Lot 65
  • 65


150,000 - 200,000 GBP
bidding is closed


  • ceramic
  • 8.5 cm, 3 3/8  in. 
the gently rounded sides rising from a straight foot to a slightly incurved rim, covered overall in a lavender glaze thinning to an olive colour at the rim and splashed with copper, the interior with six purple splashes, the exterior with five, the glaze falling short of the footrim with an olive tinge, revealing the greyish buff body


Sotheby's Hong Kong, 14th November 1989, lot 8.
Sotheby’s London, 12th November 2003, lot 133.
Tsui Museum of Art, Hong Kong.

Catalogue Note

Potted and glazed to sit effortlessly in the hand, this striking bowl epitomises the aesthetic and literati spirit of the Song dynasty (960-1279). Its simple yet robust form and bold, irregular purple splashes had an immense appeal to the literati and nobility of the time due to their simple yet flamboyant, calligraphic effect, giving each vessel decorated in this manner its unique design.

Since the Northern Qi (550-577) and throughout the Tang (618-907) and Song (960-1279) dynasties Chinese potters in many different manufactories created wares decorated with irregular splashes in contrasting glaze colours. The copper-red streaks on blue Jun wares, however, differ from the rest: they are not fortuitous drips and splashes, but colour patterns that were applied with deliberation. Rose Kerr in Song Dynasty Ceramics, London, 2004, p. 34, notes that the splashes found on Jun wares were made with the application of copper in broad brush strokes or washes over dry bluish glazes, which then merged when fired at full heat. Like an abstract painting, the success of the overall effect therefore depends on the motion of the brush that dictates the distribution across the surface, and on the relative 'weight' of one colour in relation to the other. This challenge has been superbly managed on the present bowl.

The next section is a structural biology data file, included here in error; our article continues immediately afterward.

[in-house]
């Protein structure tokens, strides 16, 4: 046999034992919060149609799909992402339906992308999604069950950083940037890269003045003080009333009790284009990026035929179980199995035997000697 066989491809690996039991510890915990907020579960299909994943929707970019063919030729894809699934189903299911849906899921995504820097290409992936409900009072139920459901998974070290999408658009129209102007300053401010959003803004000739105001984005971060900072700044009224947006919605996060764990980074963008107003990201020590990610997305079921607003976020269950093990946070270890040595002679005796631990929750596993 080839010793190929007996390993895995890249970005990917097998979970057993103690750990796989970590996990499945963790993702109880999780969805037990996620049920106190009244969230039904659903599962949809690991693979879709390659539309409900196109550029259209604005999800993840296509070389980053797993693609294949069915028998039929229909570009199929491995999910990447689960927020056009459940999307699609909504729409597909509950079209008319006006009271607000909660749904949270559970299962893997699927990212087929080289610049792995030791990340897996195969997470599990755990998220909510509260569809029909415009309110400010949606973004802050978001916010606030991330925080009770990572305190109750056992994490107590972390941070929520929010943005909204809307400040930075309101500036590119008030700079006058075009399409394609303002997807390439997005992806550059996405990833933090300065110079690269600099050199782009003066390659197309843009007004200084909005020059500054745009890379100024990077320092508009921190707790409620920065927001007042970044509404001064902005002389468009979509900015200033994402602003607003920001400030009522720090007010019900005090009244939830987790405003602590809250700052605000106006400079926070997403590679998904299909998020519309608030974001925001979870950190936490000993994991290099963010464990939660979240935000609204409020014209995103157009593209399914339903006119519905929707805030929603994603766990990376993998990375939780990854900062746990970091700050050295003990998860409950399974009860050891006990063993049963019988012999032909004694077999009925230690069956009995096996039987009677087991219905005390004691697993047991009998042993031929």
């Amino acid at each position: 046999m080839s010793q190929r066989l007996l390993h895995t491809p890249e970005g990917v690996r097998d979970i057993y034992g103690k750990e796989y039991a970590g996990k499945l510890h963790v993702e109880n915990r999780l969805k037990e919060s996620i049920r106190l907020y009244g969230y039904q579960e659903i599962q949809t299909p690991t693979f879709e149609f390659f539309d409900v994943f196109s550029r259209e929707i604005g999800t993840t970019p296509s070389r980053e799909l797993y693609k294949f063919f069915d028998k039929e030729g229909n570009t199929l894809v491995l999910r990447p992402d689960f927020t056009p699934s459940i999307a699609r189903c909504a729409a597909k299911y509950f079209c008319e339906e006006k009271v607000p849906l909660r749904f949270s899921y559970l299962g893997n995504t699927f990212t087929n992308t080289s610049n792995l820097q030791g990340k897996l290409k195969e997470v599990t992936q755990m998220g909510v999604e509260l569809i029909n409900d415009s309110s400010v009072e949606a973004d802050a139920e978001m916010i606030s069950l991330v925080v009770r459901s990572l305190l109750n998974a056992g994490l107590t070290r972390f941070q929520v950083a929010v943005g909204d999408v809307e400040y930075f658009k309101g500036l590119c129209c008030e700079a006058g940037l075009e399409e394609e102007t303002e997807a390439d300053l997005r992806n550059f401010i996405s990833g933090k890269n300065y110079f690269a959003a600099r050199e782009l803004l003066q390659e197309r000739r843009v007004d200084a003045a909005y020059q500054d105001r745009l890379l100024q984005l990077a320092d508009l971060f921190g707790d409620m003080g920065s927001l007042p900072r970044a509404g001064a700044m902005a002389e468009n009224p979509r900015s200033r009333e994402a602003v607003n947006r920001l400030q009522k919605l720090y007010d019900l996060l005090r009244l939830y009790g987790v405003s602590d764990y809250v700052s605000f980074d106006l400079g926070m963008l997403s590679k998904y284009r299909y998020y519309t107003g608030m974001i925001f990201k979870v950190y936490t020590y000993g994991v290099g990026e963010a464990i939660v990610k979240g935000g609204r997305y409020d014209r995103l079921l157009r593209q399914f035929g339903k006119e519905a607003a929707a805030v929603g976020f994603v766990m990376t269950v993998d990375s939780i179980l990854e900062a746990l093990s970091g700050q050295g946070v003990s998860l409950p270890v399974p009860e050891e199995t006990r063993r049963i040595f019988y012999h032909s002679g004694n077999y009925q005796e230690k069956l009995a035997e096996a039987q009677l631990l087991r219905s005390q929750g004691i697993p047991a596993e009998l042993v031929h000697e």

Similar examples are included in some of the world's most prestigious collections of Chinese ceramics, including one in the Palace Museum in Beijing, illustrated in The Complete Collection of Treasures of the Palace Museum: Porcelain of the Song Dynasty (I), Hong Kong, 1996, pl. 222; and another sold in our New York rooms, 15th September 2010, lot 303. Bubble bowls with larger vibrant areas of splash on the interior include one from the Eumorfopoulos collection and now in the Victoria and Albert Museum, London, illustrated in Rose Kerr, Song Dynasty Ceramics, London, 2004, pl. 26; another from the Sir Percival David collection and now in the British Museum, London, published in Stacey Pierson, Illustrated Catalogue of Ru, Guan, Jun, Guangdong and Yixing Wares in the Percival David Foundation of Chinese Art, London, 1999, pl. 44; and a third bowl sold in these rooms, 8th November 2006, lot 55, and offered in our Hong Kong rooms, 3rd April 2018, lot 3605. Two famous 'Jun' bubble bowls from the Edward T. Chow collection, perhaps the best extant examples, were both sold in these rooms, 16th December 1980, lots 264 and 265, and again in these rooms, the former on 19th May 1987, lot 209, and later in the T.T. Tsui collection; the latter on 7th June 2000, lot 93.

'Jun' ware, the most spectacular of the major Song dynasty wares, with its type site represented by the Juntai kilns in Yuzhou, Henan province, was produced by many different manufactories in Henan, including the Ru kilns at Qingliangsi in Baofeng, probably from the end of the Northern Song period (960-1127) until at least the Ming dynasty (1368-1644).